bearing the crown, with diver's other Lords, Whoin their o'er-cloyed country vomits fortb
and Forces. To desperate ventures and assur'd destruction. You sleeping safe, they bring you to unrest; Richm. God and your arms be prais'd, victoYou baving lands, and bless'd with beauteous
rious friends; wives,
The day is ours, the bloody dog is dead. They would restrain the one, distain the other. Stan. Courageous Richinond, well hast thou And who doth lead them, but a paltry fellow,
acquit thee! Long kept in Bretagne at our mother's cost ? Lo, here, this long-usurped royalty, A milk-sop, one that never in his life
From the dead temples of this bloody wretch Felt so much cold as over shoes in snow ? Have I pluck'd oil, lo grace thy brows witbal; Let's whip these stragglers o'er the seas Wear it, enjoy it, and make much of it. ayain ;
Richm. Great God of heaven, say, Amen, to Lash hence these over-weening rage of France, These famishi'd beggars, weary of their lives; But tell me first, is young George Stanley liv. uo, but for dreaming on this fond exploit,
ing? or want of means, poor rats, had hang'd them- Stan. He is, my lord, and safe in Leicester selves :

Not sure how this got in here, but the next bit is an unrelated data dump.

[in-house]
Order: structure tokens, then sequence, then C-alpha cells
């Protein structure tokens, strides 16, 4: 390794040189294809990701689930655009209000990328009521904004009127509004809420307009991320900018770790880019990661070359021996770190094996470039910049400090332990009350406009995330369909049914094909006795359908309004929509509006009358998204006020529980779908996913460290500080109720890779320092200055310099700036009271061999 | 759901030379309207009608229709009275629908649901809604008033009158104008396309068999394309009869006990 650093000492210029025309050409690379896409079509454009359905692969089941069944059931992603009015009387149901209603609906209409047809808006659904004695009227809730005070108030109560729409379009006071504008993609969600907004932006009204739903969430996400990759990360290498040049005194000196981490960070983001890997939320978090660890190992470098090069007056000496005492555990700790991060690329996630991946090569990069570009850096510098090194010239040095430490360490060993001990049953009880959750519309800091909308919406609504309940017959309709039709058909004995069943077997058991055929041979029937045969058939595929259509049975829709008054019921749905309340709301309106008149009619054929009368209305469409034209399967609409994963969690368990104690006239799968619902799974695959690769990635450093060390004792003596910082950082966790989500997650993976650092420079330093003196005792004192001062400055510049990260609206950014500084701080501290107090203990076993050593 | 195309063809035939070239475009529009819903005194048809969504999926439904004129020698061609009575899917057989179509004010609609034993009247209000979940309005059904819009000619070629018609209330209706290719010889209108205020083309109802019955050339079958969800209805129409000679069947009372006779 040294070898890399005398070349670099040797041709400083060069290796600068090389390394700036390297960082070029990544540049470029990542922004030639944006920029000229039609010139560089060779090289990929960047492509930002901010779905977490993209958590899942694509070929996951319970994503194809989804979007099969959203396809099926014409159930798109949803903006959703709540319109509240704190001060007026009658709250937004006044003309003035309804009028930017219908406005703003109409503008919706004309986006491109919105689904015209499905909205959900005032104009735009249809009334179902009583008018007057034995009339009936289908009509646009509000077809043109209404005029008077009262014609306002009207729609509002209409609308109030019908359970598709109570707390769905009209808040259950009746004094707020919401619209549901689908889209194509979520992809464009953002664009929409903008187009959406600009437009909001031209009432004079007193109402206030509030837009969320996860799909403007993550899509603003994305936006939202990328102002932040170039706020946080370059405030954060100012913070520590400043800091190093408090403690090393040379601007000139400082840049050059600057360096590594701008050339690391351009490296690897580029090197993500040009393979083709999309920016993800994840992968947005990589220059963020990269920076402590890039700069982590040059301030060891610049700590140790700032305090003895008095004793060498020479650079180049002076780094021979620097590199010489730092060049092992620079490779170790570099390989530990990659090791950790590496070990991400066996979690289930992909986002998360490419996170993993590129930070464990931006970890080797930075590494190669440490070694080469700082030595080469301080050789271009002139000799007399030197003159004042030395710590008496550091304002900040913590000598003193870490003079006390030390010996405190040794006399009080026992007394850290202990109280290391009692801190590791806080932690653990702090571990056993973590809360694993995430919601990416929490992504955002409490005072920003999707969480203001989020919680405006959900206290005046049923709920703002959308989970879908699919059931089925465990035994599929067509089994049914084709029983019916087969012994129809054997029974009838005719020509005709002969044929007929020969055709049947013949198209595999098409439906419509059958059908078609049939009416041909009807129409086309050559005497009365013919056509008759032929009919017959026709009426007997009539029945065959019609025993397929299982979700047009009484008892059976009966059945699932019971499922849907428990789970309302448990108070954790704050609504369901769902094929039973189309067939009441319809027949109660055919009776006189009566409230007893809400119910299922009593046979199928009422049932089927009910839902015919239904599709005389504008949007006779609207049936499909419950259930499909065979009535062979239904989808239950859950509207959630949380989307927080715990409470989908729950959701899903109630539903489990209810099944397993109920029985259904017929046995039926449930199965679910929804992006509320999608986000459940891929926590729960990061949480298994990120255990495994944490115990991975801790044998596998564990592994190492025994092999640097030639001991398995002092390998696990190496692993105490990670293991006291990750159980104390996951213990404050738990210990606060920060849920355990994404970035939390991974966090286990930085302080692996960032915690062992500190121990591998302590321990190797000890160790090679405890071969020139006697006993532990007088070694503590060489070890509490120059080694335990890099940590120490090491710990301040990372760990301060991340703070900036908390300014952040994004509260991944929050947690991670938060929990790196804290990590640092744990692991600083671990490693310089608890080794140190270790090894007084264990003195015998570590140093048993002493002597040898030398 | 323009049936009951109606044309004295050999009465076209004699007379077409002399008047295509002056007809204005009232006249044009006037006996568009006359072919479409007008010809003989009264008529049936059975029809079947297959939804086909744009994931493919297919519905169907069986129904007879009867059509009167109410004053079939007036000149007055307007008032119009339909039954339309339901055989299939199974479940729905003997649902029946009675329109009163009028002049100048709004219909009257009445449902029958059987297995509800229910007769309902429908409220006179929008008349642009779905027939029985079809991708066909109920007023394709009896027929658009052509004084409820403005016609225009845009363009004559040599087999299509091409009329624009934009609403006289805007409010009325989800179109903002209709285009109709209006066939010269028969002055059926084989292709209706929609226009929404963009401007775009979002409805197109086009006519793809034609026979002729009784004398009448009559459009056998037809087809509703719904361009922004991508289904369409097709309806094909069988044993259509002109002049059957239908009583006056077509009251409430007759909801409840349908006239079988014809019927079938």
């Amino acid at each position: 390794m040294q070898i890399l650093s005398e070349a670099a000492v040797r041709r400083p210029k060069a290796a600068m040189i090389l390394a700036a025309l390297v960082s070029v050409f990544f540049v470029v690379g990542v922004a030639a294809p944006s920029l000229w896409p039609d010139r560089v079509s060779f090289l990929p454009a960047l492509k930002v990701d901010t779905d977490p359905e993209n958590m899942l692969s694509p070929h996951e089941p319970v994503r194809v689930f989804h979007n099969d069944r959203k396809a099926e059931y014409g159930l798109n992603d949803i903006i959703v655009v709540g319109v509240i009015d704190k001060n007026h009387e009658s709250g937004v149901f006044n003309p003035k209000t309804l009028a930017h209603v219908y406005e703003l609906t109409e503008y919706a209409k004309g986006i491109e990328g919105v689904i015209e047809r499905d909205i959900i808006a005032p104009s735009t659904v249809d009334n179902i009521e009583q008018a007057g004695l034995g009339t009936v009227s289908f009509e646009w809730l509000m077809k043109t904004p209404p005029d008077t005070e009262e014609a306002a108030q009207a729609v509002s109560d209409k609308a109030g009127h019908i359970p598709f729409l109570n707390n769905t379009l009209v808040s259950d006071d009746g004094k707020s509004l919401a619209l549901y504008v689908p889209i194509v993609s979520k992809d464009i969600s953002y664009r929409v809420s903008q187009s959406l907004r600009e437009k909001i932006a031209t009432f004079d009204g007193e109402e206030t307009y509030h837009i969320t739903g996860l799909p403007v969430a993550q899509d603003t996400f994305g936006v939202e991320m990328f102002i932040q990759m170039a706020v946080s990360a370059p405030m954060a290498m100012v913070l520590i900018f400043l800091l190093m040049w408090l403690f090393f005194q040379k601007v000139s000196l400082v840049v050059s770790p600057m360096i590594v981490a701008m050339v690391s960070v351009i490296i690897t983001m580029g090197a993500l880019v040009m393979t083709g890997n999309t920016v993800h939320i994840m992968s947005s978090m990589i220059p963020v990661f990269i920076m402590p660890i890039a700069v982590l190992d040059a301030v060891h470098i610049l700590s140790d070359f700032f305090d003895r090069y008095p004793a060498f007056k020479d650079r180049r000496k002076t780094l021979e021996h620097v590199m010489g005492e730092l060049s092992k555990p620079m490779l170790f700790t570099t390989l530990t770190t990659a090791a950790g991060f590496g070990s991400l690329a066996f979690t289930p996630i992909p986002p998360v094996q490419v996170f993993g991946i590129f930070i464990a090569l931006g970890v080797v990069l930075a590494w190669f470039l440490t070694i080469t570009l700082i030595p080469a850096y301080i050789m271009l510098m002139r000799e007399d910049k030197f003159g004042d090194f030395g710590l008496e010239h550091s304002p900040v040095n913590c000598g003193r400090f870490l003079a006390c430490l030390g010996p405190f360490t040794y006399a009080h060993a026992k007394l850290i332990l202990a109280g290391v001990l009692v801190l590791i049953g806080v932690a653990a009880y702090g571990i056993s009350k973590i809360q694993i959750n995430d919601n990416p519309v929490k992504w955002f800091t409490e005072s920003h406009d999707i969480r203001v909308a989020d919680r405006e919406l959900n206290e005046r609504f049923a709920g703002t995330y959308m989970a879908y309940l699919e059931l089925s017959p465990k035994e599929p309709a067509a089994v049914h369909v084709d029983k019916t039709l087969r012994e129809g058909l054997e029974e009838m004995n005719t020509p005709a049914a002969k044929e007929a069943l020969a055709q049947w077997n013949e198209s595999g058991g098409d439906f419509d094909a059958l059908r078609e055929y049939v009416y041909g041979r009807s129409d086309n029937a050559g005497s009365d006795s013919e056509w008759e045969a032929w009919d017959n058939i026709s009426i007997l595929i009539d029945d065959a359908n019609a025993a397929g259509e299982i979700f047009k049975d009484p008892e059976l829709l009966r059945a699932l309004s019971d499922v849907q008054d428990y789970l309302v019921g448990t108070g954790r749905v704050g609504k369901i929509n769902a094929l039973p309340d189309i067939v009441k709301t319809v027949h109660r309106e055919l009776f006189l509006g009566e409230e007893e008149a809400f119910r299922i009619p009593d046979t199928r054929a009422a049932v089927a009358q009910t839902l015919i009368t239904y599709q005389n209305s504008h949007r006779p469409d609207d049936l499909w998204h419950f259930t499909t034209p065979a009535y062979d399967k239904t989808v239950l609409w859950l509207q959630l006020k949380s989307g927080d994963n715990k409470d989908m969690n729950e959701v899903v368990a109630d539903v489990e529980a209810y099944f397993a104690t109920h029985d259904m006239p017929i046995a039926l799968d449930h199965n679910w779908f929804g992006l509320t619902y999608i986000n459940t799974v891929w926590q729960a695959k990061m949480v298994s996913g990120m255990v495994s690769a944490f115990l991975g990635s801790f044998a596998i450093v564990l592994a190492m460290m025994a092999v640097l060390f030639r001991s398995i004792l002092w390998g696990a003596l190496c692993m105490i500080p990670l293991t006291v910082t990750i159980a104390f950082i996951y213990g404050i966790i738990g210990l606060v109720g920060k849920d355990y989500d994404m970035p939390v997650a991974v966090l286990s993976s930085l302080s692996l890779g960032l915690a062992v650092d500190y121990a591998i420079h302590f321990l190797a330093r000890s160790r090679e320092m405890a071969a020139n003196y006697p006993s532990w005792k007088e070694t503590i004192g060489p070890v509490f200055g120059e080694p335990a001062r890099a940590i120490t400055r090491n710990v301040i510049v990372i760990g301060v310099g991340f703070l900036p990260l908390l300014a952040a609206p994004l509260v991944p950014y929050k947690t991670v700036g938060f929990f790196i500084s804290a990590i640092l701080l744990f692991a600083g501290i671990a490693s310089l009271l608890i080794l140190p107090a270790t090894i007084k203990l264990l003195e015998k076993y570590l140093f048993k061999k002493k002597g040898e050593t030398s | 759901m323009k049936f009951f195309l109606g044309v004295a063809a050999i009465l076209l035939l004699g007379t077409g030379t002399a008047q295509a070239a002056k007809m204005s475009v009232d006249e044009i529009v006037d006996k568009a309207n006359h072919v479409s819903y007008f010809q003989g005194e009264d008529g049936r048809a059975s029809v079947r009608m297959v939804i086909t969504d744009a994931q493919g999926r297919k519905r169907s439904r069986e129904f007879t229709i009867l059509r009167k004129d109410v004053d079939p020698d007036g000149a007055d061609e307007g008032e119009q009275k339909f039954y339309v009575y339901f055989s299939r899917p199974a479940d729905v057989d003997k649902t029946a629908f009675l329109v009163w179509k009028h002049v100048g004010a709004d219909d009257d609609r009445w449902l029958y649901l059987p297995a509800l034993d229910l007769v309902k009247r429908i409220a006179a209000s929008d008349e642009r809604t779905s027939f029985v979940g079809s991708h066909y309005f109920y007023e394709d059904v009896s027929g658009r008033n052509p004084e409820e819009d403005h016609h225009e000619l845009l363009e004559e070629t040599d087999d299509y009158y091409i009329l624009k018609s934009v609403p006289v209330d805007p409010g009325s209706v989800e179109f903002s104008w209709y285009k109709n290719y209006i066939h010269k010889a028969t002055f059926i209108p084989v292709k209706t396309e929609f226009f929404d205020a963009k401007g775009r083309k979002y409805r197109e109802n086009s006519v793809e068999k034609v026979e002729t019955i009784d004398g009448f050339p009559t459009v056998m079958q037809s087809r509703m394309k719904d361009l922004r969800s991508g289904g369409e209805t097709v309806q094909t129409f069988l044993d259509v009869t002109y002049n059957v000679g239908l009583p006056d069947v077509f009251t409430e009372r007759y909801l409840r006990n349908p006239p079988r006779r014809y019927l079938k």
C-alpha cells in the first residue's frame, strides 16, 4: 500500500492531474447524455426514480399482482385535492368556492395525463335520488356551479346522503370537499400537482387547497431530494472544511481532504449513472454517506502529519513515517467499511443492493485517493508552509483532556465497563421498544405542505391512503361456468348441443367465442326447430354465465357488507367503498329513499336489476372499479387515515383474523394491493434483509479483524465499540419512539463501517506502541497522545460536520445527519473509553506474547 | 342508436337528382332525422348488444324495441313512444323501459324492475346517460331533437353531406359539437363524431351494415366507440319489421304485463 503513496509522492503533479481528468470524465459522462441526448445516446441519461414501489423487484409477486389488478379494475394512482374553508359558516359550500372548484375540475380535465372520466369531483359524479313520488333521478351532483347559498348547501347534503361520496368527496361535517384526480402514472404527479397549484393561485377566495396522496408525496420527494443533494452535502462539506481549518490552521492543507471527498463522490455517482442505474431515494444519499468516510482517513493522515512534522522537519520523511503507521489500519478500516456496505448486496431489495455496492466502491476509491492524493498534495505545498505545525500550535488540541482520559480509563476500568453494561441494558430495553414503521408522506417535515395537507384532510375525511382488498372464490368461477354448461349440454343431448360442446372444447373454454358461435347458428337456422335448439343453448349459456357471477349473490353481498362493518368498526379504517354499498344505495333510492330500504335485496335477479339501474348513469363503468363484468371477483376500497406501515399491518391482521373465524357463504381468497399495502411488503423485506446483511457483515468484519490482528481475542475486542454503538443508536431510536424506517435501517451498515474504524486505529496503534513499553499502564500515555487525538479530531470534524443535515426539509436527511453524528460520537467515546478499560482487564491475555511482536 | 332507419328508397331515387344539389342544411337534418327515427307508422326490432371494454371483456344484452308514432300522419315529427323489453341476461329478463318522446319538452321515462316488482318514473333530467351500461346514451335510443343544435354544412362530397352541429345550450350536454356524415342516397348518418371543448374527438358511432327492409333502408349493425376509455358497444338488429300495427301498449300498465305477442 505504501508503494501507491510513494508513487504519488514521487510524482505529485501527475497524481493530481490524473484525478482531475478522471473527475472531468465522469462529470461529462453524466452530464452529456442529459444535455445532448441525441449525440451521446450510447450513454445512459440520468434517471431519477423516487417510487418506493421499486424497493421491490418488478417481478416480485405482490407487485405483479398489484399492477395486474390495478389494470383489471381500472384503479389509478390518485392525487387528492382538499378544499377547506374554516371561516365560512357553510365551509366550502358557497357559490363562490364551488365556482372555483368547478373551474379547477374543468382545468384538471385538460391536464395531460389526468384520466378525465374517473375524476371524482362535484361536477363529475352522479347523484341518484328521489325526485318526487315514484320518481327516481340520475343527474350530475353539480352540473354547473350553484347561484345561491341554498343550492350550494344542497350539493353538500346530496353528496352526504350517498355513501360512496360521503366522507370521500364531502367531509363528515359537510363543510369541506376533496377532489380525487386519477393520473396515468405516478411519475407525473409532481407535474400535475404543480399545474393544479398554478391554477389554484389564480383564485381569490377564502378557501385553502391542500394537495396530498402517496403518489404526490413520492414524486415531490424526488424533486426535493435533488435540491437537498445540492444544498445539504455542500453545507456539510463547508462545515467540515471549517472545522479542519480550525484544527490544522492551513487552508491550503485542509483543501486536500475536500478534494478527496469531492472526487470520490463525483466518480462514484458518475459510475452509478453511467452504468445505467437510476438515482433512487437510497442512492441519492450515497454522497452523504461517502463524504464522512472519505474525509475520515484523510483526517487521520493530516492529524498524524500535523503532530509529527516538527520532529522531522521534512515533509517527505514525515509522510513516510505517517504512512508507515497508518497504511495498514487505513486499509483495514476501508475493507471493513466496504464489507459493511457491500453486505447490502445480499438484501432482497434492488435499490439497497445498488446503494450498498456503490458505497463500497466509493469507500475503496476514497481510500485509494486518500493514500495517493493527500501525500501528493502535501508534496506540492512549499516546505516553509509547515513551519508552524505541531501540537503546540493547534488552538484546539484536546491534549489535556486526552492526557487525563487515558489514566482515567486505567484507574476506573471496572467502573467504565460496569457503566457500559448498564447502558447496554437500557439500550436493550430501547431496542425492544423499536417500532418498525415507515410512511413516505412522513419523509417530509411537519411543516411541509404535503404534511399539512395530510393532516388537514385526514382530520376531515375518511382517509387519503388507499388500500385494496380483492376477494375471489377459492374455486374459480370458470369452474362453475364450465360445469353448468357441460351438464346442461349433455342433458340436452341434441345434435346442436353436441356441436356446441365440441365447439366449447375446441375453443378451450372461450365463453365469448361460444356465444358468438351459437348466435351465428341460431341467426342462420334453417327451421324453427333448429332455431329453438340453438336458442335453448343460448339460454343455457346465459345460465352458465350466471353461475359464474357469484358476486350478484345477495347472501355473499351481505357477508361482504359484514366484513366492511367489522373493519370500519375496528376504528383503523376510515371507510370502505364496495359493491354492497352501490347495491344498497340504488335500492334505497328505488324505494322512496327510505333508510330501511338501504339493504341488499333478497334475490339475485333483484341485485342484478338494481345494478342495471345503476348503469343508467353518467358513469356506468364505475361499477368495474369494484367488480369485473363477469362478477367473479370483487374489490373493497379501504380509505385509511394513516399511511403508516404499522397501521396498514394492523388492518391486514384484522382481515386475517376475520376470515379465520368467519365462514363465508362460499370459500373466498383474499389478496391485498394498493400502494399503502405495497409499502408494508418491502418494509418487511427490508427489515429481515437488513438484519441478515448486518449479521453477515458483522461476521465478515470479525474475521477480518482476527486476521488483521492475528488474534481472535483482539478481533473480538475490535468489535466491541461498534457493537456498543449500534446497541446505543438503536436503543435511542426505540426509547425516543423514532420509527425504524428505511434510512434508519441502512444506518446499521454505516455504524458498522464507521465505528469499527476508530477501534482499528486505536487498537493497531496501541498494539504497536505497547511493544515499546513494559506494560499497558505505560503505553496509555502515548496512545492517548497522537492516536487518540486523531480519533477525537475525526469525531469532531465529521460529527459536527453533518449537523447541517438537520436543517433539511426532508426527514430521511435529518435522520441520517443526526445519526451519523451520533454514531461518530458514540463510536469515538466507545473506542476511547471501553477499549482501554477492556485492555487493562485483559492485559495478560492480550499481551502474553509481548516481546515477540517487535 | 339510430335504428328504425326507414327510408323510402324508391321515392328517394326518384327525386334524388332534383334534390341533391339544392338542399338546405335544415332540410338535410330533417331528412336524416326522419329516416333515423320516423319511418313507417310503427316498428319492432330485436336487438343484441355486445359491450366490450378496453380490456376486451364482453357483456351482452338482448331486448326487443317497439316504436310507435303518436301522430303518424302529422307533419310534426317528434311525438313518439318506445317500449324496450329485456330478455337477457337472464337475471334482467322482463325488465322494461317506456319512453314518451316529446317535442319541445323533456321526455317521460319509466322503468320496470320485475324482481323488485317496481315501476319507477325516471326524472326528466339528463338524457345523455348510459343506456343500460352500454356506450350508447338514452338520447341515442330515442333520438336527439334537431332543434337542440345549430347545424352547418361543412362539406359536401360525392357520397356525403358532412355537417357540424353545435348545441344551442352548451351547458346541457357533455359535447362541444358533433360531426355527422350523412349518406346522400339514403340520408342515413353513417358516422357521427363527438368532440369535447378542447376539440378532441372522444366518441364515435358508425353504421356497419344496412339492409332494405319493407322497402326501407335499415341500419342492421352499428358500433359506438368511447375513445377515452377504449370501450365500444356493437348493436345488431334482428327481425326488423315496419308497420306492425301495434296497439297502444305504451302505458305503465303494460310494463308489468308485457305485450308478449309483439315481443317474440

town; we be conquer'd, let men conquer us,
Whitber, if it please you, we may now withAnd not these bastard Bretagnes; whom our
draw 1$. fathers
Rich:n. Wbat men of name are slain on Have in their own land beaten, bobb'd, and
either side ? thump'd,
Stan. John duke of Norfolk, Walter lord Aud, on record, left them the heirs of shame.
Ferrers, Shall these enjoy our lands? lie with our Sir Robert Brakenbury, and Sir Willian Bran wives?
don. Ravish our daughters ?--Hark, I bear their drum. Richm. Inter their bodies as becomes their
(Drum ajar off.
Proclaim a pardon to the soldiers fed,
That in submission will return to us;
• Fright the skies with the shivers of your laaste
And then, as we have ta’en the sacrament, And let their heirs, (God, if thy will be so,)
peace, That jong bath frown'd upon their enmity ! With smiling
plenty, and fair
prosperous Wbat traitor bears me, and says not,--Amen
days! England bath long been mad, and scarr'd her. Abate the edge of traitors, gracious Lord, sell;
That would reduce these bloody days again, The brother blindly shed the brother's blood, And make poor England weep in streams of The father rashly slaughter'd his own son,
blood ! The son, compeil'd, becn butcher to the sire; Let them not live to taste this land's increasc, All this divided York and Lancaster,
That would with treason wound this fair land's Disided, in their dire division.
peace! Ob! now let Richmond and Elizabeth,
Now civil wounds are stopp'd, peace lives again ; The true succeeders of each royal house, That she may long live here, God say-Amen. By God's fair ordinance conjoin together
KING HENRY VIII.
LITERARY AND HISTORICAL NOTICE. THIS historical play was probably written in the year 1601. It comprises period of twelve years, com